There’s nothing like stumbling into small press horror both at a comic convention. Dark Planet comics sits at the independent comics aisle, which is located somewhat in the middle of the show floor, at booth 1041. This strip of indie comics booths deserves more attention than it usually gets, which is not surprising given NYCC becomes an even bigger entertainment event each year. This is why Dark Planet was such a great booth to come across, especially when I learned their flagship comic Silver is basically a mix of Ocean’s Eleven and Bram Stoker’s Dracula.
Dark Planet was founded by Stephan Franck, who worked as a supervising animator in the movie The Iron Giant (1999). He was also a story artist on Despicable Me (2010). Franck is the writer/illustrator of the previously mentioned Silver, the book that currently drives the publisher’s main offerings.
Silver is a noir-tinged tale about a conman that plans what is perhaps the most dangerous con in history: stealing silver from a vampire’s castle. It’s a character-driven story where the supernatural aspects come into the story to complicate things for the thieves rather than just take over the story’s tone entirely. It’s smarty written, with a pulpy feel to it that echoes old French noir films.
Franck has brought Dark Planet to NYCC for some 6 years now and his booth was definitely in tune with Silver’s overall feel, which means it felt like horror-noir spot that you couldn’t help but stop and look at.
I had the chance to interview Franck on all things Dark Planet and expensive vampire silver.
Ricardo Serrano: Tell me a bit about Dark Planet’s origin story. What led to going the independent, small-press route?
Stephan Franck: I grew up in a comic book store in France, my parent’s store. So I grew up with all kinds of comic and eventually was drawn to animation, which I studied in France. After college, my career started in animation, leading to work in The Iron Giant and currently on Marvel’s What if? streaming series. So some six to seven years ago I started thinking about comics and all those stories that I wanted to do that could fit well within that form. I had to decide whether to seek out a publisher for these comics or publish it myself. I really wanted to go through the perennial direction, looking at publishing schedules, understanding the mechanics of it. And that’s how we got here.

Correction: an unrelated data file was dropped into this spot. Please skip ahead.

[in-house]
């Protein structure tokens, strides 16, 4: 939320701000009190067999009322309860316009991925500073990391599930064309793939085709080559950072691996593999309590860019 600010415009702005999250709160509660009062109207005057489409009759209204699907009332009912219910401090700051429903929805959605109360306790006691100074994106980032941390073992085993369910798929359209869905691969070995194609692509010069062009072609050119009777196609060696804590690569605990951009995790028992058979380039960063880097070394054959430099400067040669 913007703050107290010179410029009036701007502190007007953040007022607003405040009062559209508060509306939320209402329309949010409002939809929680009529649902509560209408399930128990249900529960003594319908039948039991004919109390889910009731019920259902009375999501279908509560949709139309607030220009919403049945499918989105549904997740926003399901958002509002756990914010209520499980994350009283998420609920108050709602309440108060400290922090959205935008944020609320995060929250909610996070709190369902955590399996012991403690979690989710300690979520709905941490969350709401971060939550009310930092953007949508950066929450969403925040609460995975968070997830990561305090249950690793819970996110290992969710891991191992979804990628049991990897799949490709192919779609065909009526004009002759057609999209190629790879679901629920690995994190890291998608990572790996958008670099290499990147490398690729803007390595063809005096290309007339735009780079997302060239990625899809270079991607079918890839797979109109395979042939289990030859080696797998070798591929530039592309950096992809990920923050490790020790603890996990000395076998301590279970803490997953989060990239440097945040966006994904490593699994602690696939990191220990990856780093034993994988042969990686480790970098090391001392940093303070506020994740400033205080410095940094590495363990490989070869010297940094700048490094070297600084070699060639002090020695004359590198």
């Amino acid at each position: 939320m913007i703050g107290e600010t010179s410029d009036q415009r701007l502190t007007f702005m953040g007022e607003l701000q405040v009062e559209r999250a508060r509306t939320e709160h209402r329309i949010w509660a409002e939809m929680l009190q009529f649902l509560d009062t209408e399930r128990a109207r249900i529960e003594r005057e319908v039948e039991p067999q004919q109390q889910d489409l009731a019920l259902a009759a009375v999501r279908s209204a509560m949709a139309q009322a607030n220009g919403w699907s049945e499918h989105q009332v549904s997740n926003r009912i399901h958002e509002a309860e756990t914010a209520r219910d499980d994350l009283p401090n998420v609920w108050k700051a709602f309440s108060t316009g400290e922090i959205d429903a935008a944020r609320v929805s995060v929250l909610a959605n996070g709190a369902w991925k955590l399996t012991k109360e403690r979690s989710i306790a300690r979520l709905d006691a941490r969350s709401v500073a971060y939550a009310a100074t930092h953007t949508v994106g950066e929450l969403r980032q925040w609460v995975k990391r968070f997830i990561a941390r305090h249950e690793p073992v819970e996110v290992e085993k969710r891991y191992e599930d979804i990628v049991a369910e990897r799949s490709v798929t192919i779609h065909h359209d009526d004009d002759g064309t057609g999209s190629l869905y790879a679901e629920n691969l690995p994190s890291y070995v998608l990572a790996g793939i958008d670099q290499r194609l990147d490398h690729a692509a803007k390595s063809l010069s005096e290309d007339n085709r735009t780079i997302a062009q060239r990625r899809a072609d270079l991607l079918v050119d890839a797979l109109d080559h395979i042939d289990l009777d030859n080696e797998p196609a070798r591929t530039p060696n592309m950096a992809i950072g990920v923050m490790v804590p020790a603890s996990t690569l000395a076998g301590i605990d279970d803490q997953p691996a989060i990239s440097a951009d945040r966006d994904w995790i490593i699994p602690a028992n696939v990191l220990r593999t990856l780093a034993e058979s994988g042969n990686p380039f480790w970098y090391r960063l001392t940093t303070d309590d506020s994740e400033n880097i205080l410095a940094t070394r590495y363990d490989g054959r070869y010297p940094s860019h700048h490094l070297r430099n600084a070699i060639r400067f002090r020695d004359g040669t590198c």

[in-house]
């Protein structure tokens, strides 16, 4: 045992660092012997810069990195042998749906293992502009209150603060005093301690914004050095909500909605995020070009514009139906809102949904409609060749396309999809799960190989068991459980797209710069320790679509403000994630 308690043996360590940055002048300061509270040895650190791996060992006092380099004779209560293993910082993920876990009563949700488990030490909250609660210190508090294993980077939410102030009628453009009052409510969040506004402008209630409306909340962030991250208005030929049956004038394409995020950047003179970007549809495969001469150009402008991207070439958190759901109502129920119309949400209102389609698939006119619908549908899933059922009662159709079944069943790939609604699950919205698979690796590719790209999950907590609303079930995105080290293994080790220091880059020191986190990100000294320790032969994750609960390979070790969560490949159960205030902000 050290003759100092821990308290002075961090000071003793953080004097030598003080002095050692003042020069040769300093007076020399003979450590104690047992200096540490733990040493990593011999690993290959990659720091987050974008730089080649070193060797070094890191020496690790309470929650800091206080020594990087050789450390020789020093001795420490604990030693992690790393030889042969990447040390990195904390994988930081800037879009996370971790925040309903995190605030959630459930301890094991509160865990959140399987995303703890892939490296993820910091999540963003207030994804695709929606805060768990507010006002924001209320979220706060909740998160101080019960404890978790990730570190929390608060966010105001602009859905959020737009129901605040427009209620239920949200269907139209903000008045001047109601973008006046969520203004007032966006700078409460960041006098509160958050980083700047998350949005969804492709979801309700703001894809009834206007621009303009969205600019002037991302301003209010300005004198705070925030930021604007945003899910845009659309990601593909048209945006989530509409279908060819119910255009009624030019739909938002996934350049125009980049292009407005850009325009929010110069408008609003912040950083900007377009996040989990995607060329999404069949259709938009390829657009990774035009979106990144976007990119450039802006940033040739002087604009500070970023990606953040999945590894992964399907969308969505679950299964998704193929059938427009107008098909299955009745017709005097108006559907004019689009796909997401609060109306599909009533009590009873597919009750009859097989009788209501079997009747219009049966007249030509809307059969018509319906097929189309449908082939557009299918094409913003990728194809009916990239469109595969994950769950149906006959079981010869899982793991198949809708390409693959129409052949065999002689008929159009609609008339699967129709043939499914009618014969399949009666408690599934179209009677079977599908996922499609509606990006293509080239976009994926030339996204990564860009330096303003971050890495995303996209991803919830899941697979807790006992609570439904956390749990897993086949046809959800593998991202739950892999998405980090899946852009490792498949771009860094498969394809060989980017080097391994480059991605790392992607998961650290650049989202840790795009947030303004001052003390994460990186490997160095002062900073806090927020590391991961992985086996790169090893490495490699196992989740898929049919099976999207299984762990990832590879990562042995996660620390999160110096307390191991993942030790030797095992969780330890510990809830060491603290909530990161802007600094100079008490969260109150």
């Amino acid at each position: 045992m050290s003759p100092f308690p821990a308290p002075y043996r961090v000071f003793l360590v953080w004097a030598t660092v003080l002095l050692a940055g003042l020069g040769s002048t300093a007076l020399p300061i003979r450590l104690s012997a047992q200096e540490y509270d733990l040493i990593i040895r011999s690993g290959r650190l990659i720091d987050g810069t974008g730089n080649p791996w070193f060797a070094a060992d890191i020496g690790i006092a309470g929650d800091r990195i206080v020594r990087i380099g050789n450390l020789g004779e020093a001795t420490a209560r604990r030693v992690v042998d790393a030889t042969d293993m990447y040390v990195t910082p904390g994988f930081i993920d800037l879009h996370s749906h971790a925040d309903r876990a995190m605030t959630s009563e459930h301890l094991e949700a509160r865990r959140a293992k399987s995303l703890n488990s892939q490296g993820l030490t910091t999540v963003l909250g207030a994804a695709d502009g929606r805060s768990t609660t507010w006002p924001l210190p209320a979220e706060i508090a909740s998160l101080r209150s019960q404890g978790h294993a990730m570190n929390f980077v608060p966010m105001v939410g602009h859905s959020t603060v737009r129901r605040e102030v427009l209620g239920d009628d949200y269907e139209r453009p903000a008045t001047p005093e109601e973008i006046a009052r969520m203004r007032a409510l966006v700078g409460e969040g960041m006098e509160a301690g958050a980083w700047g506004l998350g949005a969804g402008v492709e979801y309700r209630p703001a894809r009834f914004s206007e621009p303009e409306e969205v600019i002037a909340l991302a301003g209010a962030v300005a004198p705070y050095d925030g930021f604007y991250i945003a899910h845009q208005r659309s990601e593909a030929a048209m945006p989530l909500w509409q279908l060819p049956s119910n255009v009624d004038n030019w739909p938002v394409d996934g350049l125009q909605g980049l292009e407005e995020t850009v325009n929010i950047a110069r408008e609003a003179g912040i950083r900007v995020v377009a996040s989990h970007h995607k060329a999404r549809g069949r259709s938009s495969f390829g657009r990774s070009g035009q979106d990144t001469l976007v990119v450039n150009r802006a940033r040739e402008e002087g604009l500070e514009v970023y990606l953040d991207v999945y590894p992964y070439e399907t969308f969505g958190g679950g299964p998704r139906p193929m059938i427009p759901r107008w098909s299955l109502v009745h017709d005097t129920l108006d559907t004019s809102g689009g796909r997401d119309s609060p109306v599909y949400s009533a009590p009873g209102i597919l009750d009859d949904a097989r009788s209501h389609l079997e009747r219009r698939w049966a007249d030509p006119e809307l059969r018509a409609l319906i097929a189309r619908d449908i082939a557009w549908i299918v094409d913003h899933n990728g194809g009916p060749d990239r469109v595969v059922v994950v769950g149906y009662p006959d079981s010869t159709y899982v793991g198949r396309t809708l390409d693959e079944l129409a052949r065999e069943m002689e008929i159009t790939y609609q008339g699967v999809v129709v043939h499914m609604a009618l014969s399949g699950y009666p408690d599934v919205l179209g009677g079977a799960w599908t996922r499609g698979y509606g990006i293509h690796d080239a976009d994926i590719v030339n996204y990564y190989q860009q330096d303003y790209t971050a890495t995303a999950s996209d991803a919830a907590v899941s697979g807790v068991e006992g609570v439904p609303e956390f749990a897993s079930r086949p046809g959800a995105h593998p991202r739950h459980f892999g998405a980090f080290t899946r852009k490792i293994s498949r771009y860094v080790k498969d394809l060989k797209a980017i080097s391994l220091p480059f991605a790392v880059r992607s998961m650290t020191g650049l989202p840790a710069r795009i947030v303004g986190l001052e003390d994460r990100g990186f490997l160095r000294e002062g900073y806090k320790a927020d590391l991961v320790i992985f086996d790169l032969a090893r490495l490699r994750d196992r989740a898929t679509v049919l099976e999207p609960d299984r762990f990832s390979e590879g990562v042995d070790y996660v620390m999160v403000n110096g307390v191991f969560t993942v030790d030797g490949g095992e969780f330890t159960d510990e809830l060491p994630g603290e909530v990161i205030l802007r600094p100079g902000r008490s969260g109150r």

Serrano: Silver was described to me as Ocean’s Eleven meets Dracula. What led to this pairing of stories for your comic?
Franck: I always loved vampire stories, Dracula in particular, but I also loved long con stories. Matchstick Men, The Drifters. When you think about it, vampires and conmen and very similar creatures. They live by night. They don’t really engage socially well with people, they take advantage of them. For the vampire, they’re dead. Their souls have already been corrupted or destroyed. They’re unredeemable. It’s a struggle amongst soulless creatures. The conman is still alive and he still has a shot at redemption, but can be seen as soulless. When you put them together, it becomes a struggle between the literally soulless and the figuratively soulless. So Silver takes place 40 years after the events of Stoker’s Dracula. These conmen hire a vampire hunter to help them infiltrate a vampire’s castle for the heist of a lifetime.
Serrano: Being from France, did you bring some French horror elements into your book?
Franck: It’s a really classic story from the Dracula end. I would say there’s more of an influence in the conmen side of the story as I looked at a lot of French noir films while putting my characters together. I liked the idea of the gentlemen thief, which comes from the Arsène Lupin character.
Serrano: This is your sixth NYCC, correct?
Franck: Yes, and the show has been pretty good to us each year. It’s been consistent. We sell a lot of books here, especially since we’re used to bigger booths in other conventions. Here we have a smaller booth, but it works and it brings in readers.
Serrano: I see you’re featuring a newer graphic novel called Rosalynd, which comes out of the Silver universe.
Franck: This book is done in an entirely different artistic style and is about the girl who’s name is in the title. Her full name is Rosalynd Van Helsing. The story is told in the form of a diary. This is Rosalynd’s diary and it reflects that. It’s not a traditional comic, but it expands on the events of Silver. It’s interesting that it’s from the perspective of a child. So you get a different entrance into the story.
Serrano: What’s next for Dark Planet?
Franck: Right now, we have a four-volume collection of Silver in a new slipcase available at the booth plus the Rosalynd graphic novel. I’m working on another graphic novel called Palomino and am also developing more Silver.
Franck: Thank you!
Dark Planet is located in the main convention floor, booth #1041.